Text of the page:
Using these kinds of relationships you can make models that represent situations rather than processes.

You are working in this quadrant of the modeling space:

Let's start with a simple situation: comparing the impulse with the change in momentum. Here's a simple model which has the two quantities, and allows you to vary their values by dragging. But there are no rules in the imagined world: there are no rules connecting the two quantities:

There are deep reasons for thinking that these two will always have identical values, that is both the numerical values and the units will be equal.

WordFraction{number for impulse}{unit for impulse}}{WordFraction{number for change in momentum = unit for change in momentum}

That is, the two are constrained. Vary the impulse and you necessarily alter the change the momentum **and** vary the change in momentum and you necessarily alter the impulse. It is a genuine assertion of equality, not an assertion of assignment.

change in momentum = impulse

Is identical in meaning to

impulse = change in momentum

(There is evidence that this is not how children read and use the equals symbol, and that this distorts their understanding of the snapshot-like nature of situations: so the distinction is important in teaching physics).

Fortunately we can model this. Here is a constrained pair: they go up and down together. Drag either to vary the value and the other alters.

You can present this as either an empirical discovery about the world, or an a priori truth: but whichever way you look at it, it's a rather significant and reliable relationship. So worth treating with respect—it was a hard won discovery.

Let's start with an old chestnut.

Fm = a

But respecting the insights into the abuse of the equals sign, perhaps exacerbated by the use of triangles

, let's represent these three quantities, at first in an model where there are no rules.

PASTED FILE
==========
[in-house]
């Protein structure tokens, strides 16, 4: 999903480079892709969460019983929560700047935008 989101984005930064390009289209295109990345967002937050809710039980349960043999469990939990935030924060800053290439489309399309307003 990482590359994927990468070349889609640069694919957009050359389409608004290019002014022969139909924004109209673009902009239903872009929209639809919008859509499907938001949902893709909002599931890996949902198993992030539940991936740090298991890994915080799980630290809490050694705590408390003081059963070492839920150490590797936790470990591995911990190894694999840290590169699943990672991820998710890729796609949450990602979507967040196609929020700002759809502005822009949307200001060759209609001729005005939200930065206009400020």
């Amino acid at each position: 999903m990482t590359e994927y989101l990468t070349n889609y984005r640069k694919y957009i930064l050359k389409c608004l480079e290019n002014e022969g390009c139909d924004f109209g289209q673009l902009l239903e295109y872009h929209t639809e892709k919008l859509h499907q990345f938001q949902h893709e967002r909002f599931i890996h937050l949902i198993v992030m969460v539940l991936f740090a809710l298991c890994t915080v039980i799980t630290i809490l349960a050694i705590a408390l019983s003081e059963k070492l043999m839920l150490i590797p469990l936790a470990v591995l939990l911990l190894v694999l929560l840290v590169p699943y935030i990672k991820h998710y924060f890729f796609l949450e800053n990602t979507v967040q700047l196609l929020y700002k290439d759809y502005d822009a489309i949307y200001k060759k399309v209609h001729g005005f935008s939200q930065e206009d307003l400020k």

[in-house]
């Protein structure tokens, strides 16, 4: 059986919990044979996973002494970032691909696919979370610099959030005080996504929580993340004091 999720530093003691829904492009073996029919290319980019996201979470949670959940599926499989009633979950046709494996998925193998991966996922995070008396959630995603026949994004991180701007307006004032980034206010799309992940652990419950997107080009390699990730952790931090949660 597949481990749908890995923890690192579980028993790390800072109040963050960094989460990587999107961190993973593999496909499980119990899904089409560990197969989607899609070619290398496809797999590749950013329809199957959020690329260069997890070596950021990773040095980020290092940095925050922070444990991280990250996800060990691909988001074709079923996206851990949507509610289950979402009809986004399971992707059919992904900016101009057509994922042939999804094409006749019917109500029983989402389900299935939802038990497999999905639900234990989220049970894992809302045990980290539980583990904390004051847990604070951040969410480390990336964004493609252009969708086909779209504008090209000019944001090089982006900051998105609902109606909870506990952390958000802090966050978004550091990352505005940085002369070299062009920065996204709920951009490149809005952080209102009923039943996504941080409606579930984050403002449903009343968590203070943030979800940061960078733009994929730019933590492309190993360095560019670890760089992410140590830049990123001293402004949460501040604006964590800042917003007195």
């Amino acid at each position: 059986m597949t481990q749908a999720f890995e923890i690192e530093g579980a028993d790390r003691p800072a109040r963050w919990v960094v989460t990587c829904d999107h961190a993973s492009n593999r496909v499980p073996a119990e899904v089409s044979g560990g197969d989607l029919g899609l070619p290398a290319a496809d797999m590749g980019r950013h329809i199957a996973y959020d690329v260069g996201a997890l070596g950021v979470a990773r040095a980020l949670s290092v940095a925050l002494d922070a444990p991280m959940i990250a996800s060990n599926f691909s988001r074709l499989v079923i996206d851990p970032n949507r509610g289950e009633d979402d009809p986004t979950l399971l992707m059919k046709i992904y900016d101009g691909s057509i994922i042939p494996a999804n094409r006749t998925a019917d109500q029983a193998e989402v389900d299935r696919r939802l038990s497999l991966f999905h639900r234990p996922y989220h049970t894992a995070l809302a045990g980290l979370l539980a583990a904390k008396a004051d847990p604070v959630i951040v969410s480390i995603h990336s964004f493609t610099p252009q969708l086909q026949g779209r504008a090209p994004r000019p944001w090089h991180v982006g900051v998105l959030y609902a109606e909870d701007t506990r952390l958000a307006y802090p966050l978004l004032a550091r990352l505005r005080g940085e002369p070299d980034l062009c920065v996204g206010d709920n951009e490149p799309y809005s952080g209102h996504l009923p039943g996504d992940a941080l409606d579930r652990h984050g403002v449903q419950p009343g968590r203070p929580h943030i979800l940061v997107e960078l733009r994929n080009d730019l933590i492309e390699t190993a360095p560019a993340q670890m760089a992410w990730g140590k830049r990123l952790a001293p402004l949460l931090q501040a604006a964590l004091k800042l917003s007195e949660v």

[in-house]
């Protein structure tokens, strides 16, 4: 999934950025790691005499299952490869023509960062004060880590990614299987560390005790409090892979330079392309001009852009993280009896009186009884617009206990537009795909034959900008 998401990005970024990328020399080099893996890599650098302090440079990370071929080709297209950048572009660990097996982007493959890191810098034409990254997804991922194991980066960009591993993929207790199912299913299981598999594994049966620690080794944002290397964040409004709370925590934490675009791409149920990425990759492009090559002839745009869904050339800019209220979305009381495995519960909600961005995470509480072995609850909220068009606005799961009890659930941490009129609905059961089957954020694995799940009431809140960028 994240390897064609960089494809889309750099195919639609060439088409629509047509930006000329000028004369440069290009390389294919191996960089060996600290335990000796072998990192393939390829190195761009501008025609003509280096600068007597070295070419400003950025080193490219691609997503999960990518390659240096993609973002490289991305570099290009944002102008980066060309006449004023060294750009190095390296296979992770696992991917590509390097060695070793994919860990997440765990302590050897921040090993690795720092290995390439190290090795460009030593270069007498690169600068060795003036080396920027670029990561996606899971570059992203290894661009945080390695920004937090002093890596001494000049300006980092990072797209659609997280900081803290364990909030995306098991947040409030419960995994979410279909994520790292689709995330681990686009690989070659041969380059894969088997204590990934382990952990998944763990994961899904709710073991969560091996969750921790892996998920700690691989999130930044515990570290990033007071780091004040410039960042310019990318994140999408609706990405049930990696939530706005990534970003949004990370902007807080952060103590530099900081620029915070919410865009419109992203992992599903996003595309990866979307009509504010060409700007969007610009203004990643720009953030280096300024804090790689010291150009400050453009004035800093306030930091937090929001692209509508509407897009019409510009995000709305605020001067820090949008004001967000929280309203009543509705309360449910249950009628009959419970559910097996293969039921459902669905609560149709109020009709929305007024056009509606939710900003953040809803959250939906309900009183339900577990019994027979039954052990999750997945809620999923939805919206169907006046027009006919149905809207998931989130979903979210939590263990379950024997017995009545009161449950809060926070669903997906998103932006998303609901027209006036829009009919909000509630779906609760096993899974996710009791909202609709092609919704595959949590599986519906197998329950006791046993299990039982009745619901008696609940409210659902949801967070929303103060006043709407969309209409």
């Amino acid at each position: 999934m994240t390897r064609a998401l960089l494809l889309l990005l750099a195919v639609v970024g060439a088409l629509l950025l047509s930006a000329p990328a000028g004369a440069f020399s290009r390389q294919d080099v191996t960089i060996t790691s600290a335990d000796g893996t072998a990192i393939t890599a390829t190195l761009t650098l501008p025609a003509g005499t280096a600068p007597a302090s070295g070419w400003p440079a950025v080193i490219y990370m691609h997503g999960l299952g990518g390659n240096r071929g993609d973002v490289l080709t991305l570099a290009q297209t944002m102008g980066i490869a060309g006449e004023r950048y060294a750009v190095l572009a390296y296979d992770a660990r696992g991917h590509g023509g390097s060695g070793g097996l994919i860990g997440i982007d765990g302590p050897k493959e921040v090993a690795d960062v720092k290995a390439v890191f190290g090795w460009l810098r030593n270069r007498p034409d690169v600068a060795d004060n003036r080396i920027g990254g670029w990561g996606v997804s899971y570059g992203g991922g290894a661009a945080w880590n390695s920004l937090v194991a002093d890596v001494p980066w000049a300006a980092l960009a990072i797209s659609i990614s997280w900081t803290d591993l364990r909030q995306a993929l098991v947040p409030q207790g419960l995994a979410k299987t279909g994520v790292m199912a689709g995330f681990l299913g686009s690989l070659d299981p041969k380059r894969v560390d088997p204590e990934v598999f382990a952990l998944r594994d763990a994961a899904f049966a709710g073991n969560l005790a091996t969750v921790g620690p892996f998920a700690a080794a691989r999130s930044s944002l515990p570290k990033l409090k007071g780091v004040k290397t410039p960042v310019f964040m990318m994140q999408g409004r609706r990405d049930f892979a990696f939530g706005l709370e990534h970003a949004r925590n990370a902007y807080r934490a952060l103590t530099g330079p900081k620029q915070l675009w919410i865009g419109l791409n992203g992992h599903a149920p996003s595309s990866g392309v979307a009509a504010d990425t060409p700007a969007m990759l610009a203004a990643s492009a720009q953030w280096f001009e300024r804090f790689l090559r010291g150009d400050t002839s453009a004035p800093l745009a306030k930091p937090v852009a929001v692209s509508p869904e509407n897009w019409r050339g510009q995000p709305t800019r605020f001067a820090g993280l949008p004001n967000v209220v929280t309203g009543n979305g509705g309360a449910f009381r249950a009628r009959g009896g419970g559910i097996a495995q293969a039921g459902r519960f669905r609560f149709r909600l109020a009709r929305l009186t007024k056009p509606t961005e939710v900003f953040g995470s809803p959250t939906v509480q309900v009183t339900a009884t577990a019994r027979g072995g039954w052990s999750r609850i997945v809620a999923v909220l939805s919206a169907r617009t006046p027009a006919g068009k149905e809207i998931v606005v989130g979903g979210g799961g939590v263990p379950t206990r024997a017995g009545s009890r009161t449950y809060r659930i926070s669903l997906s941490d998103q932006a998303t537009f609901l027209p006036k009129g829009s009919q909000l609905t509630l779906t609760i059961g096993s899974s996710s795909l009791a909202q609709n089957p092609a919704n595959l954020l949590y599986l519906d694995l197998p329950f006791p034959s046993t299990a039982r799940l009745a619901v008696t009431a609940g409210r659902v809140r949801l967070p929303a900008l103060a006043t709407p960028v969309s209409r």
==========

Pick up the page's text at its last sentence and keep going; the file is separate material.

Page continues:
You might not like the arrangement of the representations here—the force is not exerted on the mass—but it suited me to arrange it to match the relationship above. If you object strongly enough , adapt the code(EFTR).

Now you could add some rules into the imagined world, representing the discovery that *a*,*F* and *m* are bound together in a permanent relationship. Here the mass is kept constant, so that you can explore the effect of one independent variable on one dependent variable, again by dragging.

If you' d like to change the quantity that is locked, adapt the code.

Again, whether an empirical discovery about the world, or an a priori truth: another rather significant and reliable relationship. It's not just a calculating device: it's a relationship between important quantities in the physics world.

Constraining is all about exploring what could or could not be the case in a situation. Some possibilities are ruled out, because of the rules that we've learnt to be reliable guides to action (the 'laws 'of physics). So you could make a bit of a fuss about this, exploring first the possible values when the quantities are unconstrained, and then the possibilities when the quantities are constrained.

So we got back to linear graphs, but by an insightful route.

Constraints apply to many different relationships, not just to two- and three-term relationships: some you'd expect to come across appear in the categorisation above.

Two different circuits can be designed so that values of pd and current are such that they switch the same power.

Reasoning about transformers builds on this, where the conservation of energy underpins the relationship.

ProductABCD{SymbolSub{I}{1}}{SymbolSub{V}{1}}{SymbolSub{I}{2}}{SymbolSub{V}{2}}

So create the quantities and then constrain them, to give a model:

Here you can drag both currents to set the values, but neither pd. That allows you to have one independent and one dependent variable. To change these, clone the code and alter the model.

**Back to SPT**

This idea of constraint relationships has been in SPT for a while, and, for those of you who prefer a more visual, but less flexible and more limited modeling environment, there was Quantities with Constraints(QWC), a Flash-based modelling tool, now deprecated.

**Even further back**

If you prefer something more flexible, but still graphical, again there was Variables and Relationships(VnR), although its metaphor does not do such a good job on constraining.